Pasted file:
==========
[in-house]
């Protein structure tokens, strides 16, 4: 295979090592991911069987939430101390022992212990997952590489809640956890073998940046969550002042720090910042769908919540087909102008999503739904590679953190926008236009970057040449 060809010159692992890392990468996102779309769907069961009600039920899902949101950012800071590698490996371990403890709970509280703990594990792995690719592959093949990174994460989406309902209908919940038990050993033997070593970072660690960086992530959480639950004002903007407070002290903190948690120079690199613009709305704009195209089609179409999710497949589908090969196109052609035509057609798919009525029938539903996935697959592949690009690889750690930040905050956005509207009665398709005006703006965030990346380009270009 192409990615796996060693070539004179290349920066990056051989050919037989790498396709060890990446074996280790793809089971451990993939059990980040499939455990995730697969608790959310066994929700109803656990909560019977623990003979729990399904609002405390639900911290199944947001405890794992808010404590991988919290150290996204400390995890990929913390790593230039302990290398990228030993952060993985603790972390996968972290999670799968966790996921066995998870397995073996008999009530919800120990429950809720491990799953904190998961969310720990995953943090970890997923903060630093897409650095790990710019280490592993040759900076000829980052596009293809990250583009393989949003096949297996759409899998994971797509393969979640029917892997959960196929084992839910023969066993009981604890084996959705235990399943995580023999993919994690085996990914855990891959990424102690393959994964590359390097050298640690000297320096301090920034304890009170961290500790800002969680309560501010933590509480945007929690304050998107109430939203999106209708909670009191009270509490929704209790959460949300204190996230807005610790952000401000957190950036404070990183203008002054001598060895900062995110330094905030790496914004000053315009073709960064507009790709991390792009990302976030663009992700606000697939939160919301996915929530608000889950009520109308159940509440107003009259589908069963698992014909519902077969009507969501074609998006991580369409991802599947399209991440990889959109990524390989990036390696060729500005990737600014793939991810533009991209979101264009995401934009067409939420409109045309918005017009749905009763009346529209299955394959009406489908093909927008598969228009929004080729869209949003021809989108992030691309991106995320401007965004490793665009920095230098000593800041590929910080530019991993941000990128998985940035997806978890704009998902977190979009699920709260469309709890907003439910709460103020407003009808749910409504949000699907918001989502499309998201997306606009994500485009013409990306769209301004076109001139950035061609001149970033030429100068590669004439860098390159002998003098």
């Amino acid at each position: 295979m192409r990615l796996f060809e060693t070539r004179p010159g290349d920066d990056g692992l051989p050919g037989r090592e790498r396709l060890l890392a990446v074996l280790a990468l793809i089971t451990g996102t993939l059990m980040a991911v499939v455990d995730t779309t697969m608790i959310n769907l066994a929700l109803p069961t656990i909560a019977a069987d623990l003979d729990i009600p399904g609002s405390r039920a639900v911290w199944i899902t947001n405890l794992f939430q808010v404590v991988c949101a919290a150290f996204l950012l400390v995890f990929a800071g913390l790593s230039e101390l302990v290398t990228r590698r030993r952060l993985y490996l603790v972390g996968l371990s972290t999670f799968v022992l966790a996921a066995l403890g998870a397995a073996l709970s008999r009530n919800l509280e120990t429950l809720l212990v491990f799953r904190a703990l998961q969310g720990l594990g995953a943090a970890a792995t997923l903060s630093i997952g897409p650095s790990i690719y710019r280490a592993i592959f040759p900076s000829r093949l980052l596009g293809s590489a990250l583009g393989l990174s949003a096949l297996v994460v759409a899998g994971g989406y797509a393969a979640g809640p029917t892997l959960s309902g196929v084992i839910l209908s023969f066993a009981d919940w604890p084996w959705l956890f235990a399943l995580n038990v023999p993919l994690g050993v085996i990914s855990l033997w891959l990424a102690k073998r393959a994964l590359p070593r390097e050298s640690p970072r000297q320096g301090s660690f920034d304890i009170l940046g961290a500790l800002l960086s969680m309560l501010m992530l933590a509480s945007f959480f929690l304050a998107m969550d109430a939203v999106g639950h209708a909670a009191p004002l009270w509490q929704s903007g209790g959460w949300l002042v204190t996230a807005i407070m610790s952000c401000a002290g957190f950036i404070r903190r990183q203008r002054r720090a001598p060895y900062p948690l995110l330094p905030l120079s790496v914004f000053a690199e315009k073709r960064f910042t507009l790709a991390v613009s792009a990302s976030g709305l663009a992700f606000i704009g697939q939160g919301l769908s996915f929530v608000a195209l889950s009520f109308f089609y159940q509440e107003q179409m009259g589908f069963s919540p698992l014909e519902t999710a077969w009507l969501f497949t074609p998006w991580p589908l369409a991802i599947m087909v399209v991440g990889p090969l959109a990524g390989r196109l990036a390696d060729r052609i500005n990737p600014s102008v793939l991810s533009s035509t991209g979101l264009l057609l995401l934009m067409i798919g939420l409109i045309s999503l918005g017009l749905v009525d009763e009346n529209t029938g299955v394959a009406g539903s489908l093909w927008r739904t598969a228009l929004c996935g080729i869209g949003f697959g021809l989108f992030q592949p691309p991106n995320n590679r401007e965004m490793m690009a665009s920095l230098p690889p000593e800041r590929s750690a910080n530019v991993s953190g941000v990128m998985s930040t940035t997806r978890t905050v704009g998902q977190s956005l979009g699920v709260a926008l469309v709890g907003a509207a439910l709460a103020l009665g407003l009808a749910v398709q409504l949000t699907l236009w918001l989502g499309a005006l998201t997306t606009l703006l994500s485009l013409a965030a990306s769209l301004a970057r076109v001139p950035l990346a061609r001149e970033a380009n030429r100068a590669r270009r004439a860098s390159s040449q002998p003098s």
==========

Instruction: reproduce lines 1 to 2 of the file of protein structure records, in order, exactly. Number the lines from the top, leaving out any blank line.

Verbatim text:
[in-house]
């Protein structure tokens, strides 16, 4: 295979090592991911069987939430101390022992212990997952590489809640956890073998940046969550002042720090910042769908919540087909102008999503739904590679953190926008236009970057040449 060809010159692992890392990468996102779309769907069961009600039920899902949101950012800071590698490996371990403890709970509280703990594990792995690719592959093949990174994460989406309902209908919940038990050993033997070593970072660690960086992530959480639950004002903007407070002290903190948690120079690199613009709305704009195209089609179409999710497949589908090969196109052609035509057609798919009525029938539903996935697959592949690009690889750690930040905050956005509207009665398709005006703006965030990346380009270009 192409990615796996060693070539004179290349920066990056051989050919037989790498396709060890990446074996280790793809089971451990993939059990980040499939455990995730697969608790959310066994929700109803656990909560019977623990003979729990399904609002405390639900911290199944947001405890794992808010404590991988919290150290996204400390995890990929913390790593230039302990290398990228030993952060993985603790972390996968972290999670799968966790996921066995998870397995073996008999009530919800120990429950809720491990799953904190998961969310720990995953943090970890997923903060630093897409650095790990710019280490592993040759900076000829980052596009293809990250583009393989949003096949297996759409899998994971797509393969979640029917892997959960196929084992839910023969066993009981604890084996959705235990399943995580023999993919994690085996990914855990891959990424102690393959994964590359390097050298640690000297320096301090920034304890009170961290500790800002969680309560501010933590509480945007929690304050998107109430939203999106209708909670009191009270509490929704209790959460949300204190996230807005610790952000401000957190950036404070990183203008002054001598060895900062995110330094905030790496914004000053315009073709960064507009790709991390792009990302976030663009992700606000697939939160919301996915929530608000889950009520109308159940509440107003009259589908069963698992014909519902077969009507969501074609998006991580369409991802599947399209991440990889959109990524390989990036390696060729500005990737600014793939991810533009991209979101264009995401934009067409939420409109045309918005017009749905009763009346529209299955394959009406489908093909927008598969228009929004080729869209949003021809989108992030691309991106995320401007965004490793665009920095230098000593800041590929910080530019991993941000990128998985940035997806978890704009998902977190979009699920709260469309709890907003439910709460103020407003009808749910409504949000699907918001989502499309998201997306606009994500485009013409990306769209301004076109001139950035061609001149970033030429100068590669004439860098390159002998003098």